sep 29, 12:34 pm

>284 EdmundRodriguez: This one is solid. It sounds like wood when I knock on it but I can't be entirely sure because it's all covered in silk and paper and I'm not going to start stripping it to check!

This is what I wish the LoTR case was like.

sep 29, 12:56 pm

>310 assemblyman: 'That's £3,430.76 in todays money.'

Indeed. Lovely but ouch, ouch, ouch. No wonder they didn't make many of them.

'This would be the easy winner if I had to choose between this and the current release.'

If you have the money and can find one of them up for grabs, fill your boots :-)

sep 29, 12:57 pm

sep 29, 1:03 pm

>322 mr.philistine: post 48 et seq, for anybody interested.

Me, I got rather distracted by the Radcliffe boxset, that is beautiful. :-)

sep 29, 5:05 pm

>328 Cat_of_Ulthar:

Thanks. There doesn't seem to be an exactly similar set available anywhere, but the same binders, Hatchards, produced this version of a printing from two years later of the same Eversley edition:


A completely different binding but of the same quality, slightly foxed but still desirable, for about the price of the new Folio set (rather less if the buyer is in the USA). I just got lucky with mine.

okt 1, 8:12 am

>267 BooksFriendsNotFood: 'I hope it comes with one of those Murakami bookmarks lol.'

Yup. It did. Rather nice although it's not the most stunning example of Folio ephemera ;-)

okt 1, 11:46 am

>331 Cat_of_Ulthar: Yay! I'm happy to hear it ◡̈

okt 1, 1:54 pm

The ticker on the page for the LE now indicates that 333 copies are left. So, two-thirds have now been sold, which seems to me like a pretty good rate of sale for such an expensive item.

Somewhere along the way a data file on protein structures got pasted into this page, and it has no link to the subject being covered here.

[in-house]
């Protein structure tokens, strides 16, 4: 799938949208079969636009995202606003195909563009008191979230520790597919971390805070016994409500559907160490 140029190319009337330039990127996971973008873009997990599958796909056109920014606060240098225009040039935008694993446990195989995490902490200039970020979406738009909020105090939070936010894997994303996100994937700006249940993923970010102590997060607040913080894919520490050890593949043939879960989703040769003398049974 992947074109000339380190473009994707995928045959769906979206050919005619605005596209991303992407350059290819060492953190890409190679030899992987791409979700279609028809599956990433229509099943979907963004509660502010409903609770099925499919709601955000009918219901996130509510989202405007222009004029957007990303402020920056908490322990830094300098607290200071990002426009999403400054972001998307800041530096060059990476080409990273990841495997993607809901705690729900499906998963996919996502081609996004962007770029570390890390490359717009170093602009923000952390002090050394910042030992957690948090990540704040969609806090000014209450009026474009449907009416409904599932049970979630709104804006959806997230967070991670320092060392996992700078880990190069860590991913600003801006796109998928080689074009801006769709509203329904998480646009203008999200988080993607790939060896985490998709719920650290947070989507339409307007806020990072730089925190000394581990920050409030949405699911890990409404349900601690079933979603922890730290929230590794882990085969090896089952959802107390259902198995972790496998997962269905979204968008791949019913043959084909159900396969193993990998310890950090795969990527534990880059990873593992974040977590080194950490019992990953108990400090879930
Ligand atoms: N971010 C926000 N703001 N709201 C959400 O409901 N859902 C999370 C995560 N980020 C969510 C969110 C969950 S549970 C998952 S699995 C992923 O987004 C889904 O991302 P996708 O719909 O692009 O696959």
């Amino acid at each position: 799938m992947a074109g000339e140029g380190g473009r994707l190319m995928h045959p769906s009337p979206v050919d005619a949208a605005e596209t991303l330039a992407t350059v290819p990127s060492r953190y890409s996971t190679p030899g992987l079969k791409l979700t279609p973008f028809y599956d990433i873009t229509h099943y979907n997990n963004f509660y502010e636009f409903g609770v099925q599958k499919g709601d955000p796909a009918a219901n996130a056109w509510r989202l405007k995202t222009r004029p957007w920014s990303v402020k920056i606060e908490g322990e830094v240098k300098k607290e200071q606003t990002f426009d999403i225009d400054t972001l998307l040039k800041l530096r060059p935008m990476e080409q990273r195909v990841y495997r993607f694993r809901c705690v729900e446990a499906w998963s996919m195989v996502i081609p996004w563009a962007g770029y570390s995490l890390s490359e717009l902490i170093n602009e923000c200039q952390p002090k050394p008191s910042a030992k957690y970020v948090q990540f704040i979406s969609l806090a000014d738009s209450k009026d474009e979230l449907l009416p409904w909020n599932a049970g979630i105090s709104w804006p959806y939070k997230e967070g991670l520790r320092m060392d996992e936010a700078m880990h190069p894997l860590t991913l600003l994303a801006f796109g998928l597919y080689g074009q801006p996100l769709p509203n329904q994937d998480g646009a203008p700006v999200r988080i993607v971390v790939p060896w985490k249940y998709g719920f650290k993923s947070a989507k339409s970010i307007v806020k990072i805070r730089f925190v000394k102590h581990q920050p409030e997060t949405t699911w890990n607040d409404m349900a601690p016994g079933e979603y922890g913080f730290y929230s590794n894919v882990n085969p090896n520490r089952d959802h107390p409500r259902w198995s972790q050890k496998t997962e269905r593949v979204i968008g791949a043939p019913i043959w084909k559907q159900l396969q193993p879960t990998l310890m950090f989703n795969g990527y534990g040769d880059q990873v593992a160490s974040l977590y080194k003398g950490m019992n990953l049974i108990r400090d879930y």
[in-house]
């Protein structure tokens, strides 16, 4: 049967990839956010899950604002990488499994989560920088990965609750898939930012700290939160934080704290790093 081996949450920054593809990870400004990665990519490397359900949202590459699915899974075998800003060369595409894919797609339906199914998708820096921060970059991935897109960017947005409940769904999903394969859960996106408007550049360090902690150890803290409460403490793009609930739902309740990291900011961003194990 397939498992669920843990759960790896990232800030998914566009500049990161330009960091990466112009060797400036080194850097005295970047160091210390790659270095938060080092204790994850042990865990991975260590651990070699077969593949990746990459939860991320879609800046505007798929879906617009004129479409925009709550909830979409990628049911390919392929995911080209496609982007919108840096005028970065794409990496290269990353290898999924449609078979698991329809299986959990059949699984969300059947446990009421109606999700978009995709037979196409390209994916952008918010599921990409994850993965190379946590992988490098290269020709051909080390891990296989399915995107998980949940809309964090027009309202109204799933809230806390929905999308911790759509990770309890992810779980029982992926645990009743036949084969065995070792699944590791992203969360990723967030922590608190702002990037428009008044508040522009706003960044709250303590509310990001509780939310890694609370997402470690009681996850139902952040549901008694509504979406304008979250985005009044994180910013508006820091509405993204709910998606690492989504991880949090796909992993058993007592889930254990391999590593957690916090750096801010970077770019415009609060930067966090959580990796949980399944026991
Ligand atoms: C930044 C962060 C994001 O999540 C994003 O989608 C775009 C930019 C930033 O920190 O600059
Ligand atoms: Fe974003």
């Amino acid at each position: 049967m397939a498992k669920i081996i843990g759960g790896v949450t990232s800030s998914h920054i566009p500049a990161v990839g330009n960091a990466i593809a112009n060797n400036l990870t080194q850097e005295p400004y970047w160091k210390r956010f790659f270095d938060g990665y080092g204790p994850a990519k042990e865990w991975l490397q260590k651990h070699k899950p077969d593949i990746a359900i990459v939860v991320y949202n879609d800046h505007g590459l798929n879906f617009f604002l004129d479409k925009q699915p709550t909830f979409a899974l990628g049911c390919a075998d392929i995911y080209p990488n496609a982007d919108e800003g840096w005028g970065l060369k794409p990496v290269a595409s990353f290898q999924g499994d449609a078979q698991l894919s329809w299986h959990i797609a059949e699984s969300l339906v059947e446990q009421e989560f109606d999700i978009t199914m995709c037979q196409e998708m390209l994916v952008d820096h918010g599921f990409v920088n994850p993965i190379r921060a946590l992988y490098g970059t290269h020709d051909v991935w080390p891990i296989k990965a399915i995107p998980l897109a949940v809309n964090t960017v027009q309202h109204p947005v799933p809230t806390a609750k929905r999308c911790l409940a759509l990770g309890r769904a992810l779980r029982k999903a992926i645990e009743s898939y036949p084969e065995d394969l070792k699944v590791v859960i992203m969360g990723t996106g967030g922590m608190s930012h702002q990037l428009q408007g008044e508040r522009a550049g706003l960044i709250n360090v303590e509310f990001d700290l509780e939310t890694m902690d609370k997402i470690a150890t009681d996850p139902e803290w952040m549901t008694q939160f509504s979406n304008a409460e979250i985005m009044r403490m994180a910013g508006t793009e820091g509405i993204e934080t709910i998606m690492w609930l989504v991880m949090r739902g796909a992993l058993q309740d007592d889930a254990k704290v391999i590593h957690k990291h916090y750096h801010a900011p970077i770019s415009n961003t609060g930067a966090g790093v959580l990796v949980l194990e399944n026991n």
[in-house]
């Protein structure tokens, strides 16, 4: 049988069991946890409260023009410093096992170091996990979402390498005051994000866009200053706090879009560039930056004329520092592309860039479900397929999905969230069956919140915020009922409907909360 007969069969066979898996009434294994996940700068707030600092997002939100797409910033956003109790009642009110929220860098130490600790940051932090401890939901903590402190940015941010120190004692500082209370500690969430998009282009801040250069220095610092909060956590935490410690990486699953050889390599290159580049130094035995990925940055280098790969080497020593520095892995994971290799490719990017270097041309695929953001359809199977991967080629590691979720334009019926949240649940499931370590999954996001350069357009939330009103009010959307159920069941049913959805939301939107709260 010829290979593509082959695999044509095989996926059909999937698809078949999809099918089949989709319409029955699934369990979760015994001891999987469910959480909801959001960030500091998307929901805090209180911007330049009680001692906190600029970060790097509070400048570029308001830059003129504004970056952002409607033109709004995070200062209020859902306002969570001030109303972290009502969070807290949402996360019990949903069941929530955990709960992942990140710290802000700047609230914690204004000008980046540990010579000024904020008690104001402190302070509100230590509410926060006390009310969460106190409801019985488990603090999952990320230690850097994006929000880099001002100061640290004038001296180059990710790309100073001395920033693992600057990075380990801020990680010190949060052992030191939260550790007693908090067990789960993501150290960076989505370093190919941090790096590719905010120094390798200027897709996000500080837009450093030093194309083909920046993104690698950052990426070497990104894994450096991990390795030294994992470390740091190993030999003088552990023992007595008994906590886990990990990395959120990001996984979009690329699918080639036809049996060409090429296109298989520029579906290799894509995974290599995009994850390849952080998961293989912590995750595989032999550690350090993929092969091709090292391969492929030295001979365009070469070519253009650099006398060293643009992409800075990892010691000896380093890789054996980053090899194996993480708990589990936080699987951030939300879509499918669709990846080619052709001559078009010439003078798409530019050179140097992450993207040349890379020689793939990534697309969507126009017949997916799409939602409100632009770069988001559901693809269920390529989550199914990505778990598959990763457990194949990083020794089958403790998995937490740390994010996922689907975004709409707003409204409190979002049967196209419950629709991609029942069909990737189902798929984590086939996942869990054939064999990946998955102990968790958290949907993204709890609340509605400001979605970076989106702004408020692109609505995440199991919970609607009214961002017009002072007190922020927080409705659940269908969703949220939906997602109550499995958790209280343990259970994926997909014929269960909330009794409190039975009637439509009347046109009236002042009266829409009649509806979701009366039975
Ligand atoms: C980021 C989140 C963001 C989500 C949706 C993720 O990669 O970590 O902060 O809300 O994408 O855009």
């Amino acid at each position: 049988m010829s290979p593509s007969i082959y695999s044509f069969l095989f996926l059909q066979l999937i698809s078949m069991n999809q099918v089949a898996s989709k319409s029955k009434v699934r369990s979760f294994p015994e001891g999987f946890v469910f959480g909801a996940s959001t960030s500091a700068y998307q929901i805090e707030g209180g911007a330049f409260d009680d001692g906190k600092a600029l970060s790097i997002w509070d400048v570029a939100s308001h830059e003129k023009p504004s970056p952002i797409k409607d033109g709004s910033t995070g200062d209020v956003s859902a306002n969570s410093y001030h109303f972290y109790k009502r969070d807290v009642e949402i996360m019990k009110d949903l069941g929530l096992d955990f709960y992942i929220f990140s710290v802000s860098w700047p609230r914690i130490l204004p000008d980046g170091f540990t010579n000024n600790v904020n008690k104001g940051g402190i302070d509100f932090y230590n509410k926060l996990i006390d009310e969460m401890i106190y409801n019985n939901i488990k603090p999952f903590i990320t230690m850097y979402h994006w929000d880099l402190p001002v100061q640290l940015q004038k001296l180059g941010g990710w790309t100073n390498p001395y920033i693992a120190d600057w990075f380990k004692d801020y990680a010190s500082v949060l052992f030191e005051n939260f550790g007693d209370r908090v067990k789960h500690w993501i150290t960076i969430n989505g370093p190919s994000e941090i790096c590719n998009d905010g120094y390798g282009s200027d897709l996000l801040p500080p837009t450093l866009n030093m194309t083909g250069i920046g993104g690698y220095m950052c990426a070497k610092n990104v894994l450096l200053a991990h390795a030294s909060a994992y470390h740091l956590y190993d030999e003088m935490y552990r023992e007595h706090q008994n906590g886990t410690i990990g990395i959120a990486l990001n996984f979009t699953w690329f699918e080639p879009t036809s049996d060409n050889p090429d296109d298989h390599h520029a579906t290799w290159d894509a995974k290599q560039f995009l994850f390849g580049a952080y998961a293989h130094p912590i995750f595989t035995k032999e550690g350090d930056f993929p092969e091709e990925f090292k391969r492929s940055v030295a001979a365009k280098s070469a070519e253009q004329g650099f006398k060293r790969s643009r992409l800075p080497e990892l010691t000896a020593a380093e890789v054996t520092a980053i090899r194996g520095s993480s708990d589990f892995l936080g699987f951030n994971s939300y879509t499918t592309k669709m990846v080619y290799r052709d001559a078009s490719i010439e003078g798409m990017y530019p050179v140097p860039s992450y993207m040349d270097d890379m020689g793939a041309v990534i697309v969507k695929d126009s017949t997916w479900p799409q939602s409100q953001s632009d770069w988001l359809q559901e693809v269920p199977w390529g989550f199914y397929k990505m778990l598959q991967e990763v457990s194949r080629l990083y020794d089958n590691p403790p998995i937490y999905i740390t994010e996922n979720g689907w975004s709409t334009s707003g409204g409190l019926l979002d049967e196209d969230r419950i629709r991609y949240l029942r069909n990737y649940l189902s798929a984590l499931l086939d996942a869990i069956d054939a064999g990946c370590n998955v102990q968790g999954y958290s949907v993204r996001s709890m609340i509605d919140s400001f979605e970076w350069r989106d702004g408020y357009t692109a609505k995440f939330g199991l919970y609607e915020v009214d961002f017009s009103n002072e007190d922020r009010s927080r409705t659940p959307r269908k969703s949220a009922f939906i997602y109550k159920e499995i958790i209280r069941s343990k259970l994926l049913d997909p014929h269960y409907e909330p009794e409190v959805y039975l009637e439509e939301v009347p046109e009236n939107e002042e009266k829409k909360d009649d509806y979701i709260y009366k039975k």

okt 1, 2:41 pm

>334 CJDelDotto: Indeed. I probably only have a week or so to win the lottery.

okt 1, 10:13 pm

Received my copy today. Whenever I get a package from FS I feel like a kid on Christmas morning. This package did not disappoint. In fact, I've never had buyer's remorse from a FS purchase, although I'm more selective lately given the recent trends in FS selection, price and sometimes quality. I haven't examined all three volumes closely yet, but so far I'm very impressed about every aspect of the production. I just wish the illustrator would have attempted his take on the Droeshout portrait of Willy and included it as a frontispiece to the volumes, as a tribute to the 400th anniversary.

okt 2, 9:39 am

That's neat, I just found out that Katie Beard from Rooksmoor Press produced the limitation label for this LE.


Redigerat: okt 2, 4:49 pm

I received my copy today and let out a good half-minute long wail because I secured my order at least seven minutes before the book was even officially released and yet I got a copy in the 400s. 😭

The presentation/look of the set is amazing though! It's HUGE - it takes me a few tries to successfully pick up the heavy boxed set lol - and it looks so beautiful. It's certainly a showstopper. The illustrations are beyond lovely and they're definitely one of the main reasons to buy this set imo because the font is quite small; it's clearly laid out and readable - and I will certainly be using this set to read all of the plays I haven't gotten to yet - but I would've been disappointed if I had bought this with my heart set on good-sized text. I also find the look of the binding interesting: I personally probably won't worry about fading too much because while the black silk looks, well, black, from about a foot away or when viewed at an angle (e.g. like when it's laid flat on the table in front of you), if you stick it up in front of your face it looks verrrry light, almost faded. It feels kind of like a lenticular effect of sorts.